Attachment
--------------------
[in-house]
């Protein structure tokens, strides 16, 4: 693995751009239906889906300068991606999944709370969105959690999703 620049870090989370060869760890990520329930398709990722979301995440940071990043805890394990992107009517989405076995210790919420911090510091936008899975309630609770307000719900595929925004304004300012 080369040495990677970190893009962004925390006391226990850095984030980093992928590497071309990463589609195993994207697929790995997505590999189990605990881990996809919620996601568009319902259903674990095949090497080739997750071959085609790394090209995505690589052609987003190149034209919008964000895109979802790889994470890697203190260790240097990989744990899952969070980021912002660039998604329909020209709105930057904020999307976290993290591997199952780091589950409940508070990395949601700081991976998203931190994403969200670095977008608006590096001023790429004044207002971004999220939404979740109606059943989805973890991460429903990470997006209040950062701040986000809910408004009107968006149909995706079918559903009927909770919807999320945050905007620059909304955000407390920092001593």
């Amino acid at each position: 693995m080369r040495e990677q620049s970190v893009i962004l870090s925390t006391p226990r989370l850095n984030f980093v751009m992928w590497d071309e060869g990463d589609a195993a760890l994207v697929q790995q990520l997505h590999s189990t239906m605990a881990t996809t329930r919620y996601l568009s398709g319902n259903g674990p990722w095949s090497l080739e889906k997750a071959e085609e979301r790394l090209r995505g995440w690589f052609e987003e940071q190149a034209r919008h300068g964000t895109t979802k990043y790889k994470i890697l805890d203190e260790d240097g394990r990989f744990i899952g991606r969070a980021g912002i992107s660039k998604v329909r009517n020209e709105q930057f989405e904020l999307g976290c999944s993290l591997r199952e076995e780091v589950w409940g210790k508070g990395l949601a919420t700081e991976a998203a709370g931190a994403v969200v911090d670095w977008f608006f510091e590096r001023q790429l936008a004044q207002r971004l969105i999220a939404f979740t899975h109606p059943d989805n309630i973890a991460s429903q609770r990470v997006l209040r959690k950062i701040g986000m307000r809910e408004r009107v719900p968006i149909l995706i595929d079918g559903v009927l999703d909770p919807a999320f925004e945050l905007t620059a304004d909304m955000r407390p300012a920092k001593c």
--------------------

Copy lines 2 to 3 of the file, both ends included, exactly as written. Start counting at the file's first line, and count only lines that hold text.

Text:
């Protein structure tokens, strides 16, 4: 693995751009239906889906300068991606999944709370969105959690999703 620049870090989370060869760890990520329930398709990722979301995440940071990043805890394990992107009517989405076995210790919420911090510091936008899975309630609770307000719900595929925004304004300012 080369040495990677970190893009962004925390006391226990850095984030980093992928590497071309990463589609195993994207697929790995997505590999189990605990881990996809919620996601568009319902259903674990095949090497080739997750071959085609790394090209995505690589052609987003190149034209919008964000895109979802790889994470890697203190260790240097990989744990899952969070980021912002660039998604329909020209709105930057904020999307976290993290591997199952780091589950409940508070990395949601700081991976998203931190994403969200670095977008608006590096001023790429004044207002971004999220939404979740109606059943989805973890991460429903990470997006209040950062701040986000809910408004009107968006149909995706079918559903009927909770919807999320945050905007620059909304955000407390920092001593």
């Amino acid at each position: 693995m080369r040495e990677q620049s970190v893009i962004l870090s925390t006391p226990r989370l850095n984030f980093v751009m992928w590497d071309e060869g990463d589609a195993a760890l994207v697929q790995q990520l997505h590999s189990t239906m605990a881990t996809t329930r919620y996601l568009s398709g319902n259903g674990p990722w095949s090497l080739e889906k997750a071959e085609e979301r790394l090209r995505g995440w690589f052609e987003e940071q190149a034209r919008h300068g964000t895109t979802k990043y790889k994470i890697l805890d203190e260790d240097g394990r990989f744990i899952g991606r969070a980021g912002i992107s660039k998604v329909r009517n020209e709105q930057f989405e904020l999307g976290c999944s993290l591997r199952e076995e780091v589950w409940g210790k508070g990395l949601a919420t700081e991976a998203a709370g931190a994403v969200v911090d670095w977008f608006f510091e590096r001023q790429l936008a004044q207002r971004l969105i999220a939404f979740t899975h109606p059943d989805n309630i973890a991460s429903q609770r990470v997006l209040r959690k950062i701040g986000m307000r809910e408004r009107v719900p968006i149909l995706i595929d079918g559903v009927l999703d909770p919807a999320f925004e945050l905007t620059a304004d909304m955000r407390p300012a920092k001593c």